* Can be more accurate than hand-drawn designs - it reduces human error. * You can save and edit ideas, which makes it easier and cheaper to modify your design as you go along. * You can modify existing ideas, which saves time.
* The software itself can be expensive so initial costs are high. There are free software packages though. * Staff need to be trained how to use the software, which also adds to costs. * Requires a PC.
A few advantages of 2D CAD:
Reduced design timescales.
Reuse of designs.
Drawing errors can be corrected easily.
Drawings can be sent/received via email in seconds.
Time & cost of implementing the CAD system
Time & cost of training people to use the CAD.
Time & cost of migrating legacy drawings into CAD format
If you compare the use of 3D CAD against drawing borard draughting. the list of disadvantages pretty much stays the same, whilst the list of advantages grows further.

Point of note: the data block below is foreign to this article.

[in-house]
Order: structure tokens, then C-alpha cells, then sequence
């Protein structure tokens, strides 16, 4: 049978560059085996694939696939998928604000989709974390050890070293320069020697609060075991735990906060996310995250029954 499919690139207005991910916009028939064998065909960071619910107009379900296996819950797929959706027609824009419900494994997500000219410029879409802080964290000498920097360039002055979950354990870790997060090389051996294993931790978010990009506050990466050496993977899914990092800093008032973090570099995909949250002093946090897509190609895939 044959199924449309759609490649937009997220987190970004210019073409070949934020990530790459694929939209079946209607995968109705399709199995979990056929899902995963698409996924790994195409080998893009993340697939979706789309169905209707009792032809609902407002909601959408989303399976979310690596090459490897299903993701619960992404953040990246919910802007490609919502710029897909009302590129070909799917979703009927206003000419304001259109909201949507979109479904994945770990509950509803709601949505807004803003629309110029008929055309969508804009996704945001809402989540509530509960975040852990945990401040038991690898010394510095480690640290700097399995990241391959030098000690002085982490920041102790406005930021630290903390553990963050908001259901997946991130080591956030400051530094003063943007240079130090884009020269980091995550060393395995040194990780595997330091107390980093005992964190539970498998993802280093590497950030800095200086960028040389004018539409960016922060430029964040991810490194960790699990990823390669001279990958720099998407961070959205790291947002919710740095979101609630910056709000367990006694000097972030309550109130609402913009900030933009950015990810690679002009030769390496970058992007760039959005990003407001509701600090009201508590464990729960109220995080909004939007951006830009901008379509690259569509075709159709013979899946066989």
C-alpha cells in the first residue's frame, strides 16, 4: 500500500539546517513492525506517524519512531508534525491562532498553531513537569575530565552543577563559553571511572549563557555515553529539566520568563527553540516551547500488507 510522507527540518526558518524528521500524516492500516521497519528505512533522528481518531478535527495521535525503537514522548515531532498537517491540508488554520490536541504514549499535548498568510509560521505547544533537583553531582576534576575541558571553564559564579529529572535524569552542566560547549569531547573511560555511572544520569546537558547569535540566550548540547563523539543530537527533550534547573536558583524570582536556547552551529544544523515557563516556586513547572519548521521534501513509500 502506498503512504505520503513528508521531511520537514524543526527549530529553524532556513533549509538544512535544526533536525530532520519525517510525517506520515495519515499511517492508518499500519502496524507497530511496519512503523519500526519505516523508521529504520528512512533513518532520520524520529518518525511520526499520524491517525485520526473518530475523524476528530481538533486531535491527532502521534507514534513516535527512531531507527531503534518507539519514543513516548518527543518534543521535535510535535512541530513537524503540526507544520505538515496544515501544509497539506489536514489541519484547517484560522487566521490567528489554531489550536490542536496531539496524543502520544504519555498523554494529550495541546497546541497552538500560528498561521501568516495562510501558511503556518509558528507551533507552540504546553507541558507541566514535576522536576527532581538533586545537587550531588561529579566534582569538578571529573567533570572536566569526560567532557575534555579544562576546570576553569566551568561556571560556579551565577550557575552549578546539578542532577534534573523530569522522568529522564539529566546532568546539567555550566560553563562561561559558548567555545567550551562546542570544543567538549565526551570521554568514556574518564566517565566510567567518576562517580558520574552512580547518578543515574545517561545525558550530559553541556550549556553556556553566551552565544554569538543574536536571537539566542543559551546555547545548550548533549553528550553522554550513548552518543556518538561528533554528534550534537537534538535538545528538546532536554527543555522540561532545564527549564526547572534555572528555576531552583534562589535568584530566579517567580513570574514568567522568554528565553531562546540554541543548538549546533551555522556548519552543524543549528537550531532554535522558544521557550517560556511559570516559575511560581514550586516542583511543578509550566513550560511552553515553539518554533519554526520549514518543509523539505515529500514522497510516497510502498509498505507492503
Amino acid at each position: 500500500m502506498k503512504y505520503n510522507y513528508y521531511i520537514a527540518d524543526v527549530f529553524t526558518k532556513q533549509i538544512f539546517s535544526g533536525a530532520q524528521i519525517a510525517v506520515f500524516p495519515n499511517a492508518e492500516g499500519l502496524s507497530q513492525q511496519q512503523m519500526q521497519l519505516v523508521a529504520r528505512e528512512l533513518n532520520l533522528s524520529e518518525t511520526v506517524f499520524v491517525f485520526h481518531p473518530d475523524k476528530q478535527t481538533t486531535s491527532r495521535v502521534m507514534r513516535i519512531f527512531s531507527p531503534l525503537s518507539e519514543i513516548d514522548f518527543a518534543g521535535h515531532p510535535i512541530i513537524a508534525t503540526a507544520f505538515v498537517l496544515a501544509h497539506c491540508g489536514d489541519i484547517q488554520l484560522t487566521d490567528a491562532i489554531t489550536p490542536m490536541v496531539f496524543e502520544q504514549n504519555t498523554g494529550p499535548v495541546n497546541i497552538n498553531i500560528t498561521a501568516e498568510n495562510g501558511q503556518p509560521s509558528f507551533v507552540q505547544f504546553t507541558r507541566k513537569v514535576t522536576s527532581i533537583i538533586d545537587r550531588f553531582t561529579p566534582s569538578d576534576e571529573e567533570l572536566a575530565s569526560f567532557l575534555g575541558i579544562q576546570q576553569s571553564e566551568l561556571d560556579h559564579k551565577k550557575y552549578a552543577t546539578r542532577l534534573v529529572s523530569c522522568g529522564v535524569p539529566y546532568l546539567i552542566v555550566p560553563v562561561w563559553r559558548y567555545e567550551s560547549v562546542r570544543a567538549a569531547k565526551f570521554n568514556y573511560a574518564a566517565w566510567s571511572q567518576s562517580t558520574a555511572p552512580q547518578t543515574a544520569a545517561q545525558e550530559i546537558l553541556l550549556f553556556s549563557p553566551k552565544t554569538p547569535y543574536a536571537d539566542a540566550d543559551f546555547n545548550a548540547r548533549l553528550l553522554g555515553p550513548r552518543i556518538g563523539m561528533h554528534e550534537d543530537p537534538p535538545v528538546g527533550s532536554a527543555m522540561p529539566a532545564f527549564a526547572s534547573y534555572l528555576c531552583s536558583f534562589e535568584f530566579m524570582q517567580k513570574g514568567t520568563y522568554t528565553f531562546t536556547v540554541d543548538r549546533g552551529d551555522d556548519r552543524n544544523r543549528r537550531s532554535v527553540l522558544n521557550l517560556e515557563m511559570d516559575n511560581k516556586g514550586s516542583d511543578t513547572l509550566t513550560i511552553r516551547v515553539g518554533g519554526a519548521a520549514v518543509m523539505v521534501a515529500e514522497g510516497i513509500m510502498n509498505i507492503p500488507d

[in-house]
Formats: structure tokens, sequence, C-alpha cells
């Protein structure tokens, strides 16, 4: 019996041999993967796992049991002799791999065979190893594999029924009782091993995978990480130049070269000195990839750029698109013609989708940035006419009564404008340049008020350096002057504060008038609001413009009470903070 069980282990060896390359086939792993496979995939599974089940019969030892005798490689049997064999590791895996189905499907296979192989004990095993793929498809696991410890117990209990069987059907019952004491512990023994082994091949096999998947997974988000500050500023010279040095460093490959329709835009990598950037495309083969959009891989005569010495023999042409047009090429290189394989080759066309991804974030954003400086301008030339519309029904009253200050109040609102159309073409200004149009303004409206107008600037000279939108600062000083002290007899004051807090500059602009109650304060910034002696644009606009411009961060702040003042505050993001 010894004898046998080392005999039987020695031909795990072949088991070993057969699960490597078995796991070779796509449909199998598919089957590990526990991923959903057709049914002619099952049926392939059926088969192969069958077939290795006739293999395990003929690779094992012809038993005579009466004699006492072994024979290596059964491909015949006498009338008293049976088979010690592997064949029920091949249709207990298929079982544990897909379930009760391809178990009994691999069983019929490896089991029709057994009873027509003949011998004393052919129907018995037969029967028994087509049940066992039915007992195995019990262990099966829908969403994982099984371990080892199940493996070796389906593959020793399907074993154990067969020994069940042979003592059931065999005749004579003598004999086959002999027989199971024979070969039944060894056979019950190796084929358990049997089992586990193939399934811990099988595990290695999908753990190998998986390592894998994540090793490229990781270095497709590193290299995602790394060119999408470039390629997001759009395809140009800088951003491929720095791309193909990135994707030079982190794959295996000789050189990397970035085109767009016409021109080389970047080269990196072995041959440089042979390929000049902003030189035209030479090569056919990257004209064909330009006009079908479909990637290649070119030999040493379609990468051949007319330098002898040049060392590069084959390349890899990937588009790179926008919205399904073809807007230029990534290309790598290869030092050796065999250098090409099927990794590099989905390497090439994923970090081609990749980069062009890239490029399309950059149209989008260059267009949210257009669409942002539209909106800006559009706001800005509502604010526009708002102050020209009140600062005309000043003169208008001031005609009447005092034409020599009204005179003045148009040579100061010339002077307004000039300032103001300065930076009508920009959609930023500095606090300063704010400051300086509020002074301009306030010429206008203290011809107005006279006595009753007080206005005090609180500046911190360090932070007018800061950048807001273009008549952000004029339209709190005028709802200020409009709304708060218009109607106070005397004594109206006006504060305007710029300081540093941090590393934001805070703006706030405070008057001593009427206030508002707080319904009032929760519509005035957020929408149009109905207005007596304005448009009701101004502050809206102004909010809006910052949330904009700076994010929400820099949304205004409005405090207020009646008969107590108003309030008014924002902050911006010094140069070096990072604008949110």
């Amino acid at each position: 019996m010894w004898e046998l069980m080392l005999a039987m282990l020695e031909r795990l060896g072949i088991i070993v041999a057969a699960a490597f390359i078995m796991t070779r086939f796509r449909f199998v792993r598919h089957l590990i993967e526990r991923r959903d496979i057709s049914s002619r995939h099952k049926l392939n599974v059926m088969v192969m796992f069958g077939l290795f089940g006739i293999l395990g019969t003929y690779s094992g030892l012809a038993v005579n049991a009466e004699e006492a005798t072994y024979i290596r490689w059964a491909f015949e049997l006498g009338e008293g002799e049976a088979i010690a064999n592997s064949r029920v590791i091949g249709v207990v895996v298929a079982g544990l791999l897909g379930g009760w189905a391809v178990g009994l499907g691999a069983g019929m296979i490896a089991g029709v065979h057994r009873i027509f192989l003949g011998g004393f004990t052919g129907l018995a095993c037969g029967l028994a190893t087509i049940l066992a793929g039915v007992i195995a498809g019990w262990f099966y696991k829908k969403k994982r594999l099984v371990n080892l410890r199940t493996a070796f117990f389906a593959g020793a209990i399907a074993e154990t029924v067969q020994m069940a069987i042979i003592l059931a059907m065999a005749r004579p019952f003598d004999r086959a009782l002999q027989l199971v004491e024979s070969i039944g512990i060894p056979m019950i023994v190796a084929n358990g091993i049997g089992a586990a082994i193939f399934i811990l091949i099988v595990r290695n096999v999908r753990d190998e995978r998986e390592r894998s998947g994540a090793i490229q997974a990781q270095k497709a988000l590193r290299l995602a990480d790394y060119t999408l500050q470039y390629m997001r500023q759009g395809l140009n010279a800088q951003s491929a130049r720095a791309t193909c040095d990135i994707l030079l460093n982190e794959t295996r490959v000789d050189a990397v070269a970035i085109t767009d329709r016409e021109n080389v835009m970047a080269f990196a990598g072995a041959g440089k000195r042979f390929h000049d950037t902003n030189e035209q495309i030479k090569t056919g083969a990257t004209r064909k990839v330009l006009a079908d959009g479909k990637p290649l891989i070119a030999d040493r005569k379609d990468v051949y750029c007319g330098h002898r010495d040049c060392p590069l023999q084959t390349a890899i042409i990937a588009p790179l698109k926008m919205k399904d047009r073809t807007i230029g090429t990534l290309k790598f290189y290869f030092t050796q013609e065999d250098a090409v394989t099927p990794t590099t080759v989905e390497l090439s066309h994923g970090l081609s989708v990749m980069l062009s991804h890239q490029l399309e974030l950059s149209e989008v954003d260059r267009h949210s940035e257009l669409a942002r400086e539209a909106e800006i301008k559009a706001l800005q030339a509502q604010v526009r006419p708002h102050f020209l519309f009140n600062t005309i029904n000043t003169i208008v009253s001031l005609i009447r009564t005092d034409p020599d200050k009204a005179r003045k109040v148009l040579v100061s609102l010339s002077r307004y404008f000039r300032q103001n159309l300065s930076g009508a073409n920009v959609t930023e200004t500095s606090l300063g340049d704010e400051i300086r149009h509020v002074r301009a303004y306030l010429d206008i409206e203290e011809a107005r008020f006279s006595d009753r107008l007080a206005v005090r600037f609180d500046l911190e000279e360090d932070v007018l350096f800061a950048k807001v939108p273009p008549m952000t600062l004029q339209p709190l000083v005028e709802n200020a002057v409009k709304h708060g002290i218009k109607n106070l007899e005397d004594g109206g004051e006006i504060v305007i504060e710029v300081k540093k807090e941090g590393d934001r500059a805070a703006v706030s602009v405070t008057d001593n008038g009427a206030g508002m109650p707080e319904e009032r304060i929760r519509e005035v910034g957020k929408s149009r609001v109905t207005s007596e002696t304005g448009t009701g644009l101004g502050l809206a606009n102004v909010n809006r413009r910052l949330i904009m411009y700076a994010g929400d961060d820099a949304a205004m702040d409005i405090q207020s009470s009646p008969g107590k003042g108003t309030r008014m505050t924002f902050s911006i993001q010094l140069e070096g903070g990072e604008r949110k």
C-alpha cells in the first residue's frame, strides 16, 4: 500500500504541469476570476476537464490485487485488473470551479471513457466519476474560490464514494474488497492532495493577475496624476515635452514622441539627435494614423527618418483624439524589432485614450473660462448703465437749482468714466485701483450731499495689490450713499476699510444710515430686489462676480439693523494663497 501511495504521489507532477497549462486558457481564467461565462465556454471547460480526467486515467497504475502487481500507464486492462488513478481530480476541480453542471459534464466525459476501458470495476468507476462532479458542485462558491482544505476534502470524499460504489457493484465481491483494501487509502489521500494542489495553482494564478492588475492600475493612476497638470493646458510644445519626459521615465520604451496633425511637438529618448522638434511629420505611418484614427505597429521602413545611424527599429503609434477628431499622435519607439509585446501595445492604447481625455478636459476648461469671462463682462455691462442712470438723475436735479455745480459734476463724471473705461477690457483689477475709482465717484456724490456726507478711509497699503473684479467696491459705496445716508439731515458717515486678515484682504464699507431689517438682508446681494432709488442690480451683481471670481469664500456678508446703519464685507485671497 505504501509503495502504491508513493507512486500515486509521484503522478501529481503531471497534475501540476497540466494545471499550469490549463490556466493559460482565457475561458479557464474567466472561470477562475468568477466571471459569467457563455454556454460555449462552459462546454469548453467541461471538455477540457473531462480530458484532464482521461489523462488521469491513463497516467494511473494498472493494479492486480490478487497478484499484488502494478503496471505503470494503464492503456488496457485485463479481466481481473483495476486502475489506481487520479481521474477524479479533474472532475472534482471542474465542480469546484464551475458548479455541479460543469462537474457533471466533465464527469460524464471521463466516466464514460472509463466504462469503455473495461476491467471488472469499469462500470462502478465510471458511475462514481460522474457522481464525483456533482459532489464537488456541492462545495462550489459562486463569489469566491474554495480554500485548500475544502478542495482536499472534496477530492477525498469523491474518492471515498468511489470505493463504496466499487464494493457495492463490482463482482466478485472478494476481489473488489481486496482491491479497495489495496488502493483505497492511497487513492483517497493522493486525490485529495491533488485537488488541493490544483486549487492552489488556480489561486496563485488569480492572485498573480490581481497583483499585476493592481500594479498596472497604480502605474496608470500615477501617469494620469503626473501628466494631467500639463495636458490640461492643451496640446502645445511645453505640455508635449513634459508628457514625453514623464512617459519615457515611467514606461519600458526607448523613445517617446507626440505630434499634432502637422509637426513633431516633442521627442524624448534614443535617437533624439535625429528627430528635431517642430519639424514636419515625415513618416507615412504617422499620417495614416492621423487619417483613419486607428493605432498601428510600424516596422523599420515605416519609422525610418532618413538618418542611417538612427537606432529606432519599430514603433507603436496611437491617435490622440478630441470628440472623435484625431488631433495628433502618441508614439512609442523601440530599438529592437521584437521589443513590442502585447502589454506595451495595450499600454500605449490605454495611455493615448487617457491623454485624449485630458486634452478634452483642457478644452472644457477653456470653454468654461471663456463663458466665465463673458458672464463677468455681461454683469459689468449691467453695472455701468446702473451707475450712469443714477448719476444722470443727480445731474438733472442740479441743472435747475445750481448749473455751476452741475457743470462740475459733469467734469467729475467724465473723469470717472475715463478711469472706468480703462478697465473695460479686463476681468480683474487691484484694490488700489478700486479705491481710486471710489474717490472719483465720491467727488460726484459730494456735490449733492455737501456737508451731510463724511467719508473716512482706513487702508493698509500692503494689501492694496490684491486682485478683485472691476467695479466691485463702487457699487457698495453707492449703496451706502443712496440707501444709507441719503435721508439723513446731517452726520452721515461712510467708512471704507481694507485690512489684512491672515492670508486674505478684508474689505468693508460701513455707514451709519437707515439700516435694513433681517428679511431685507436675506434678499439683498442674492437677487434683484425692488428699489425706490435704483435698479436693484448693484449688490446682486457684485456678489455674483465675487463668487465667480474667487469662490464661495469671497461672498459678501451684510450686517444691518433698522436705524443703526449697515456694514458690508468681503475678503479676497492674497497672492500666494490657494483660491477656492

Advantages of 3D CAD:
More stylish /complex products can be designed using 3D surfacing. Parametric modelling allows many design itterations to be generated & evaluated quickly. Designs can be analysed and optimised virtually using finite element analysis. Clearance/inteference checks can be mase easily
3D CAD data can be imported directly in to CAM software, futher reducing timescales and mistakes from interpretation of 2D drawings. Advantage: Software Flexibility
* Using CAD software enables design changes to be made rapidly. Before CAD, a particular design change would have required a draftsperson to completely redraw the design to the new specification. CAD software allows designers to tinker with designs and make small changes on the fly. It can also be used to simulate the behavior of the design in software. For example, CAD software can be used to simulate the airflow around an engine. This allows for greater flexibility in...